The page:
Download full text
Download full text
ERIC Number: EJ1078690
Record Type: Journal
Publication Date: 2014
Reference Count: 44
Deweyan Inquiry as a Means of Transforming the Culture of Family Involvement in a Title I Professional Development School
Tirrell-Corbin, Christy; Cooper, David H.
Teacher Education Quarterly, v41 n3 p25-45 Sum 2014
Professional Development Schools (PDS) were intended to be a comprehensive approach to total-school reform targeted toward the effects of poverty and educational disadvantage. This paper examines the processes and contexts found in PDSs and tests how they might be logically and empirically linked to measurable improvements in achievement. The purpose of this article is to put forth a fully articulated model that makes explicit the depth of critical inquiry necessary to produce changes in student achievement, and report the results of a partial application of this model focused on practices known to be associated with student achievement--family involvement in a PDS. This study emphasized the importance of conflict in the Deweyan sense and critical questioning, as well as the role of formative assessment in the analysis of the student work samples. Professional development in the form of inquiry presented an opportunity for expansion of knowledge and skill through a sustained exploration of issues, which is in sharp contrast to the more prevalent model of a single workshop for teachers or presentation by outside experts.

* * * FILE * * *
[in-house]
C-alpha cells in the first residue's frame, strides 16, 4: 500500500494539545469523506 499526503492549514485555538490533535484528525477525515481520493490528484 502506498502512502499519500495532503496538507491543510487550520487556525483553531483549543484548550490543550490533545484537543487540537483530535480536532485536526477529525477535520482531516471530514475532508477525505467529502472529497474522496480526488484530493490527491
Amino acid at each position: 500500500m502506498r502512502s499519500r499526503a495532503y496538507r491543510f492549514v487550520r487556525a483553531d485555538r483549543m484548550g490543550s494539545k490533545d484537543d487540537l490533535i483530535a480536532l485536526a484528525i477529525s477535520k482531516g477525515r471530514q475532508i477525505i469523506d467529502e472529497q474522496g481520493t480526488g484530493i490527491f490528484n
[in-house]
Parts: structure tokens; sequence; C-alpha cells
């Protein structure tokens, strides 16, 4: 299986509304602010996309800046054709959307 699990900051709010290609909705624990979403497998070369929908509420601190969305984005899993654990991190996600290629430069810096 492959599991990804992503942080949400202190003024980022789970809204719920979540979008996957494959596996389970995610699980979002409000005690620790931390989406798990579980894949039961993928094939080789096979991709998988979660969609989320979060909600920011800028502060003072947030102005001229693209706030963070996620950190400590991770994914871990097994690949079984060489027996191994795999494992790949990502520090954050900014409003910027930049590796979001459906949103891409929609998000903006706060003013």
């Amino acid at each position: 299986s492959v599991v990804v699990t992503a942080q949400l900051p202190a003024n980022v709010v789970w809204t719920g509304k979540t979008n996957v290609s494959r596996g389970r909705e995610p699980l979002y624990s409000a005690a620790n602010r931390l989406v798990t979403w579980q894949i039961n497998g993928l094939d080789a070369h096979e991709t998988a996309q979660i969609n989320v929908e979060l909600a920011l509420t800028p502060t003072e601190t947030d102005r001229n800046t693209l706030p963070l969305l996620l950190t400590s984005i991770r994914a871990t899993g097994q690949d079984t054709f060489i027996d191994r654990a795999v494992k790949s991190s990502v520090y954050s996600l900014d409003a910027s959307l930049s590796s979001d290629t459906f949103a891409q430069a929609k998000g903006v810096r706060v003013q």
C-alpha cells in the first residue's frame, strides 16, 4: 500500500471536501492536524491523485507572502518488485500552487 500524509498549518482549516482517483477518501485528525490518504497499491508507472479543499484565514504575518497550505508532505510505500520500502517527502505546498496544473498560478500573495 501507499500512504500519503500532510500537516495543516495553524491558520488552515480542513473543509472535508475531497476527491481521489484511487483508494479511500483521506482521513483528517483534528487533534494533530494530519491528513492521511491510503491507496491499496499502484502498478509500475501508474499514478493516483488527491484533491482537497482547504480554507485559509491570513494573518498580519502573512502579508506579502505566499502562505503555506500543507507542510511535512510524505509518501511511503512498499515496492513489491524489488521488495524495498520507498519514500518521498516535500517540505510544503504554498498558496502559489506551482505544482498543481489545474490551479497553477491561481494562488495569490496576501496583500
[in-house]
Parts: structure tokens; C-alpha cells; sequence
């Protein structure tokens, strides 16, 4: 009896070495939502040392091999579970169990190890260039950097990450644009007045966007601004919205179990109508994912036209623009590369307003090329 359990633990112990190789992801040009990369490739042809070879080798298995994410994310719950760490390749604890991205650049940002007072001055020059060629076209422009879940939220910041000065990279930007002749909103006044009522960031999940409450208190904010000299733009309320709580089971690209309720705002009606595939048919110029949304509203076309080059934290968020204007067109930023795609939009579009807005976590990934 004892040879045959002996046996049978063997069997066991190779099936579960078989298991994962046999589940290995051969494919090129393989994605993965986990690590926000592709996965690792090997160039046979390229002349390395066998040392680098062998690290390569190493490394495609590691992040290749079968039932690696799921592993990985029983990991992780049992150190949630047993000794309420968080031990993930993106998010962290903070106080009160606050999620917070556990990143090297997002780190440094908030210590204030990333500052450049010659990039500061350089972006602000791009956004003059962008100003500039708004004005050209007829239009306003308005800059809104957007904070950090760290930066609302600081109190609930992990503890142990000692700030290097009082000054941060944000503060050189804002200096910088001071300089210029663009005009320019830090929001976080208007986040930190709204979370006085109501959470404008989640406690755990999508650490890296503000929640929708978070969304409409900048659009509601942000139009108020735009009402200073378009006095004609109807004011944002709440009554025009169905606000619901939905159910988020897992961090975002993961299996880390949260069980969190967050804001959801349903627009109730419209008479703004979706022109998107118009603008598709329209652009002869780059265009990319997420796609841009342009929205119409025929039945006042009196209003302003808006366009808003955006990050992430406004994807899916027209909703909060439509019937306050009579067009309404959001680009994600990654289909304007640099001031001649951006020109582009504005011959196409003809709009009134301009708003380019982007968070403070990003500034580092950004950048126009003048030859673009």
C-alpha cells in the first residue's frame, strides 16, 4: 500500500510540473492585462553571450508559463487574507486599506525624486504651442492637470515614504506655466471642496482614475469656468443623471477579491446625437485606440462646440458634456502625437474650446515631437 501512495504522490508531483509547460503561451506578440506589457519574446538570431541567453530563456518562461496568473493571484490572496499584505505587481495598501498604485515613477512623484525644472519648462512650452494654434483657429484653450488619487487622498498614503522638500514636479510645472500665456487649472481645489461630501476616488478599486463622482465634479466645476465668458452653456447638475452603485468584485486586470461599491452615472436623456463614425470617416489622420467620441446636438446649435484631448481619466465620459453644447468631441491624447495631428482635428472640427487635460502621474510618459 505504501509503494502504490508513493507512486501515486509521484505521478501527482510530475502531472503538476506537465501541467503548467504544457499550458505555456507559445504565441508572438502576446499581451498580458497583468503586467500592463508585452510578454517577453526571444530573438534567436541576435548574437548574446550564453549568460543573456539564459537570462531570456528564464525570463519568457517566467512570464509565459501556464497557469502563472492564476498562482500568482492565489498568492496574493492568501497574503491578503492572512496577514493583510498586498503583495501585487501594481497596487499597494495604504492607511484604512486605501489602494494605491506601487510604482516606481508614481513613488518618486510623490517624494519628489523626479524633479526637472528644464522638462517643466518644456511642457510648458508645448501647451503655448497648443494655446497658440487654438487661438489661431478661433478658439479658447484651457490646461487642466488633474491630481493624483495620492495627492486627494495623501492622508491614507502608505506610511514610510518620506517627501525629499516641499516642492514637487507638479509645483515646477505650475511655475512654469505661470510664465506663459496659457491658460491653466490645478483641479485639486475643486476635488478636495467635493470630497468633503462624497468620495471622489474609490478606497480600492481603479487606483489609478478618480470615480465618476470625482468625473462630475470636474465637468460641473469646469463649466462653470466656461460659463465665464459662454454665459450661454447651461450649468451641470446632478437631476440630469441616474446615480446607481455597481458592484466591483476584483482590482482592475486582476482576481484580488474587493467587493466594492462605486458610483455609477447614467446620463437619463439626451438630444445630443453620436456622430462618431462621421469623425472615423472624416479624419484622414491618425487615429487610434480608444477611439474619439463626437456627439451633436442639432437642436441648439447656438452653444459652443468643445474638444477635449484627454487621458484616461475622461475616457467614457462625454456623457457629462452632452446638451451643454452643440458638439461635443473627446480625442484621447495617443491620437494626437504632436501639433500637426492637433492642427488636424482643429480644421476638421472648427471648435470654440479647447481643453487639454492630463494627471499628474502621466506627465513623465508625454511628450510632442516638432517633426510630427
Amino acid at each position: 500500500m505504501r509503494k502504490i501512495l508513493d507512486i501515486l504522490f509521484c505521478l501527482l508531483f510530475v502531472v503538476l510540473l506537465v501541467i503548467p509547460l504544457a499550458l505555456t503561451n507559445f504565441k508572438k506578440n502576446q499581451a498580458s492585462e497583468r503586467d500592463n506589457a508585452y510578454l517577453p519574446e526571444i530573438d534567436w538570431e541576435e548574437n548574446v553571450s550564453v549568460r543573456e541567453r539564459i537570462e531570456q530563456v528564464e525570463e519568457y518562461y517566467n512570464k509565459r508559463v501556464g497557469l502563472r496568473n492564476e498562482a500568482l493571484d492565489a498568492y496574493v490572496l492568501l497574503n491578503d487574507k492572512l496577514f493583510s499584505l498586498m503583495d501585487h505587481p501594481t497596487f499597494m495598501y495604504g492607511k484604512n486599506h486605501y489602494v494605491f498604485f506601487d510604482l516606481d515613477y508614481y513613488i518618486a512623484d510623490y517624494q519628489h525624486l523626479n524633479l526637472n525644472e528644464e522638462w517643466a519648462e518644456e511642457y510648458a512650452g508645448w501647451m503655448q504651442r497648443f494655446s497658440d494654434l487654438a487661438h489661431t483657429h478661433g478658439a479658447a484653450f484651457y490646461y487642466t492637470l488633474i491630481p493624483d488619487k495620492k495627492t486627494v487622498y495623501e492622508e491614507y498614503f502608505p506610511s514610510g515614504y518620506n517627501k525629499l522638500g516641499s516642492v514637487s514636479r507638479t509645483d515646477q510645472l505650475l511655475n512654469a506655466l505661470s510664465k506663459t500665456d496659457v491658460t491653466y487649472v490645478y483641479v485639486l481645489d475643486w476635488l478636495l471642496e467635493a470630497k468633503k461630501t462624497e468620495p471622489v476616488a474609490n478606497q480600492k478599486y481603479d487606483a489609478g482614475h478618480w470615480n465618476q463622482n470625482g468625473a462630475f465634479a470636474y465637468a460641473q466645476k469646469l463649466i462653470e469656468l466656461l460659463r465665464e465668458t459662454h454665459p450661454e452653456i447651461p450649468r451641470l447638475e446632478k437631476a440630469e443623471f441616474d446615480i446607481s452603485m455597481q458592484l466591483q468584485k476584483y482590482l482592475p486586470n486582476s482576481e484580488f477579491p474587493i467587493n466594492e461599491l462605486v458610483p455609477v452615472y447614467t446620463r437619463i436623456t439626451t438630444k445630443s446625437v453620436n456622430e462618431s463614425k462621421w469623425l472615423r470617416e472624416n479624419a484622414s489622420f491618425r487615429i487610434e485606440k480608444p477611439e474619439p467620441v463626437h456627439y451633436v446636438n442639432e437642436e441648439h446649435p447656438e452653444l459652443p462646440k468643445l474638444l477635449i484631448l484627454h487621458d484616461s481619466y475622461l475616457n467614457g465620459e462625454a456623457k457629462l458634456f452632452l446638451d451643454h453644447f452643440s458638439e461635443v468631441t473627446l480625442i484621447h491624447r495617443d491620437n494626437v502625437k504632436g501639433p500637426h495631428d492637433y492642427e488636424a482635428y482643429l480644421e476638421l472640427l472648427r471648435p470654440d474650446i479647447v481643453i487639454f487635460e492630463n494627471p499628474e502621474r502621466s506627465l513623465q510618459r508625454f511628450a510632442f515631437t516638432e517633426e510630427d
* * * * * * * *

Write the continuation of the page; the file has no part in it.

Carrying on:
Descriptors: Educational Change, Family Involvement, Poverty, Educationally Disadvantaged, Professional Development, Faculty Development, Academic Achievement, Achievement Gains, Models, Role, Formative Evaluation, Inquiry, Conflict, Critical Thinking, Urban Schools, Primary Education, Educational Philosophy, Educational Practices, Goal Orientation, Qualitative Research
Caddo Gap Press. 3145 Geary Boulevard PMB 275, San Francisco, CA 94118. Tel: 415-666-3012; Fax: 415-666-3552; e-mail: email@example.com; Web site: http://www.caddogap.com
Publication Type: Journal Articles; Reports - Research
Education Level: Elementary Education; Primary Education; Early Childhood Education
Authoring Institution: N/A